As mentioned above, registered IP rights provide the owner with the exclusive right to use the IP in the territories covered. This means that you may believe that what you are doing is original but you could be infringing an existing right.
This is the case even if what you are doing is in fact original as registered IP rights can be broader in scope than the thing that they were created to protect.
For example trademark registrations give the owner the right to stop use of identical and similar marks, and registered designs protect against designs with the same ‘overall impression’.
Often we see clients obsess about protecting ‘their’ idea with a patent, and ignoring the fact that someone else might have thought of it before (perish the thought!).
So before spending money on branding, prototyping and tooling, try to make sure that whatever it is that you are developing isn’t going to infringe.
If it does infringe and you can’t obtain a license, then unless the IP can somehow be worked around you may need to completely reconsider your project.
5. Not understanding IP ownership issues with commissioned works
If you pay someone to build you a house then you own the house once the work is complete.
IP doesn’t work like that unless the ‘builder’ is legally an employee, so problems regularly arise with commissioned works, where the person doing the work is paid money for a project, but is not an employee.
For example, if you commission someone to design a logo or a product, or to write something for your website then (unless there is an agreement in place to the contrary) the person that does the work will own all of the IP rights when the work is done.
Because this is so counterintuitive a lot of disputes about the ownership of intellectual property arise. Indeed, if the law on this were to be changed a lot of IP lawyers would be out of a job!
It is therefore very important to have a clear agreement at the outset of any commissioning process about who will own all the IP once the work is completed and to ensure that, if desired, any IP rights created are legally transferred to the commissioning party.
David Warrilow, Patent & Trademark Attorney London IP, on behalf of the Business & IP Centre
21 April 2015
Across the Business & IP Centre National Network, we believe it’s important for everyone to have a think about copying. We want individuals and businesses to know about their rights to use content and creations that are either in the public domain or under an open license - and to learn more about copyright generally. As we say in our intellectual property workshops make sure you “don’t infringe!”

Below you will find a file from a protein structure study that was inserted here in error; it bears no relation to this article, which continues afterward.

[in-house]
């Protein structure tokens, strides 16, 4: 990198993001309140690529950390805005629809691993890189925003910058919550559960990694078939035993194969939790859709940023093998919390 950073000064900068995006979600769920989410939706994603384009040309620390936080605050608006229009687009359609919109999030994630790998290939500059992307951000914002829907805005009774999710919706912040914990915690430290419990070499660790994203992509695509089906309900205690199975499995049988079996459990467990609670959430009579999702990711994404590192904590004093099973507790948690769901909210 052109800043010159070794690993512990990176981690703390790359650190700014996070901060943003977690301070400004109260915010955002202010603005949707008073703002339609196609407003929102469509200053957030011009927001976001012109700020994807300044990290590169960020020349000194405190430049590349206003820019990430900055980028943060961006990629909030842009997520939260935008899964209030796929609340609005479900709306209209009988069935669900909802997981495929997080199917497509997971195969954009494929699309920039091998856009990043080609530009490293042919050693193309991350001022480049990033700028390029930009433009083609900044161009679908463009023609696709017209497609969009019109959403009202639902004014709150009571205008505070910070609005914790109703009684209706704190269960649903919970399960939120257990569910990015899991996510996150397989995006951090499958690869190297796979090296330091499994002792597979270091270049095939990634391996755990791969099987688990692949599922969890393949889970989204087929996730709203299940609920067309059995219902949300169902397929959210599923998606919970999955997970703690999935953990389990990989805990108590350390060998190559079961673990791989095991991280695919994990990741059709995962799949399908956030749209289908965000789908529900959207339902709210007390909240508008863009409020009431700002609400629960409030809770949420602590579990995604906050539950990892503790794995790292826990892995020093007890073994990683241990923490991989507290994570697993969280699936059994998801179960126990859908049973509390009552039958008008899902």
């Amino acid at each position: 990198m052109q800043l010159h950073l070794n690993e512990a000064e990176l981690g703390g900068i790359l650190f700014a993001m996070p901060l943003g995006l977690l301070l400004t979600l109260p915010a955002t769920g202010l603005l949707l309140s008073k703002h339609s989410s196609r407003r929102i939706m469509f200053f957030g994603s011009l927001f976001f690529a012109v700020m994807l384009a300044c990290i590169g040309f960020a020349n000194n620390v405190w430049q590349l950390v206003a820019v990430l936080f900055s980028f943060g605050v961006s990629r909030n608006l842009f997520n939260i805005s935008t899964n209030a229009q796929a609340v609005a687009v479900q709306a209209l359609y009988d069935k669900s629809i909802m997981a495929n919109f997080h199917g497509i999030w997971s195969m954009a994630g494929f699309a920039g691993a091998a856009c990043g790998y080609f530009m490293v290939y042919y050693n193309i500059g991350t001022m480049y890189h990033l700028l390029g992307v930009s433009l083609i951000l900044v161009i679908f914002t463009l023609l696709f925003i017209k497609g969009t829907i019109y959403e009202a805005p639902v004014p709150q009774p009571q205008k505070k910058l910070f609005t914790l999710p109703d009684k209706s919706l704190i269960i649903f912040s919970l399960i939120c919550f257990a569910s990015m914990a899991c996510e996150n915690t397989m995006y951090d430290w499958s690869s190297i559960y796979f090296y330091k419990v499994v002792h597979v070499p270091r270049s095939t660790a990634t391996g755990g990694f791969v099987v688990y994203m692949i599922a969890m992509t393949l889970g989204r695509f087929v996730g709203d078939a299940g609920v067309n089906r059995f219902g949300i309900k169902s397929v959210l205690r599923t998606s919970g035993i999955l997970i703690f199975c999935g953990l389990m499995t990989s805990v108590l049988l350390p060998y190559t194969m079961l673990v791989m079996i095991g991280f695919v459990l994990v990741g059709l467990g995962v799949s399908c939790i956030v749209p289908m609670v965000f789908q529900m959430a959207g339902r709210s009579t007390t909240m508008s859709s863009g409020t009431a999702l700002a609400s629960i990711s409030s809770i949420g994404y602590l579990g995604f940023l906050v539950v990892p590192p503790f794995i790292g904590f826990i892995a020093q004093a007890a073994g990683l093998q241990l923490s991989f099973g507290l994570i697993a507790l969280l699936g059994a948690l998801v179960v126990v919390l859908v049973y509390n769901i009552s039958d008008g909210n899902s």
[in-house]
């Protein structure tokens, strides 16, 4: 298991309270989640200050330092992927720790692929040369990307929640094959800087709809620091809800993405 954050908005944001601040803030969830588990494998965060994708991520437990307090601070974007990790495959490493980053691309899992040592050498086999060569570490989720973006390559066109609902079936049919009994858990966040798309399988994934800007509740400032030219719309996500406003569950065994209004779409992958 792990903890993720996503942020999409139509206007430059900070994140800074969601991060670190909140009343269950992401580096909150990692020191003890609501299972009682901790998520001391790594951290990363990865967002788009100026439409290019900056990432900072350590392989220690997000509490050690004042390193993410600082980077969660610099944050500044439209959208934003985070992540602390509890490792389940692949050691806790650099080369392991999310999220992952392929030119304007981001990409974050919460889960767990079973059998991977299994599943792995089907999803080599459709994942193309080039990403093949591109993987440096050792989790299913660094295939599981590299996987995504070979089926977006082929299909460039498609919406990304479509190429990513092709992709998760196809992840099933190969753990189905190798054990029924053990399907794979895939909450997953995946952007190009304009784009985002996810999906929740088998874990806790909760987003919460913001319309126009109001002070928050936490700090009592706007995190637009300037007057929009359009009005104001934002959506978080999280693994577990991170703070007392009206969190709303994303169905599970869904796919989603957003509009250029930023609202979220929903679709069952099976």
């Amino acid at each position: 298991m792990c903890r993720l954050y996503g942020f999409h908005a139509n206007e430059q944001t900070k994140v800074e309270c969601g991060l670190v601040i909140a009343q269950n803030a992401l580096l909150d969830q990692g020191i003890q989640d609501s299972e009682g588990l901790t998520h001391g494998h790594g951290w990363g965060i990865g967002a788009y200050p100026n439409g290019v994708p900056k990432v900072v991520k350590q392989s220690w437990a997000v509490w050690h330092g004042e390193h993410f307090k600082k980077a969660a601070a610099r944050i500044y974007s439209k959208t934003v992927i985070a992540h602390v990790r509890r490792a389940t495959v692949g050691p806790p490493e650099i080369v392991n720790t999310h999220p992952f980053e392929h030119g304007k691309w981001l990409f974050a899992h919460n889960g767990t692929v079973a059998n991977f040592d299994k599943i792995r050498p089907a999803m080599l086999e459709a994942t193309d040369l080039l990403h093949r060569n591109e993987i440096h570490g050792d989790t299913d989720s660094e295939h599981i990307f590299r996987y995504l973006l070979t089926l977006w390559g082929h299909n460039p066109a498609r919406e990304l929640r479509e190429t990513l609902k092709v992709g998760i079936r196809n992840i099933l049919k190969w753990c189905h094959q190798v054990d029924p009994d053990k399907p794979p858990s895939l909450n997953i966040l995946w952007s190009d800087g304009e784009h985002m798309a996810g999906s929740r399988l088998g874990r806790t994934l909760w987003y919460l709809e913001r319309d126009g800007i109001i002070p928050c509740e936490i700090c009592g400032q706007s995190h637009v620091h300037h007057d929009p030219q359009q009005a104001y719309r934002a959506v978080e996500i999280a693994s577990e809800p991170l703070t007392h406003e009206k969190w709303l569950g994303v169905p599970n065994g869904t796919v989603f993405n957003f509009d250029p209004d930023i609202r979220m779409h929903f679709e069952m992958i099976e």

Copy-right or copy-wrong?
We know that to copy something is wrong; it’s been ingrained in us since we were children - and as we grew up copying took the name of ‘plagiarism’. Whether your interests are listening to music, appreciating artwork, watching films or TV series, we know copying a song, a film or a TV show without permission is wrong. Every time we watch a DVD we are told that copying the DVD is piracy. Websites are often closed down because of infringement of copyright – is the right given to creators or owners of the intellectual property to control what is done with their works and YouTube videos are removed. Robin Thicke and Pharrell Williams were more talked about for being found guilty by a US court of copying the late Marvin Gaye’s songs than for their musical talent (the court did not make any comments on the latter).
And yet, I copy. Yes. You do too. We all copy. As you can imagine, I would never admit to doing anything illegal and I am certainly not accusing you, of committing any crimes either! That must mean there are cases where copying is right, legal and even encouraged. For example, you buy a CD, then copy it onto your computer, then copy all the tracks again on your MP3 player so you can listen to the album on the go. That is perfectly legal - and it has been very clearly so in the UK since the last changes to copyright law came into force in November 2014. So let’s see what the law does allow.
When it is legal to copy
- Copyright does not last forever - even though new laws can change its duration, copyright has an end – in most cases, count 70 years after the end of the year in which the work’s creator died. What happens to the work after that? It enters the public domain – it belongs to everyone, and anyone can use it, without asking permission.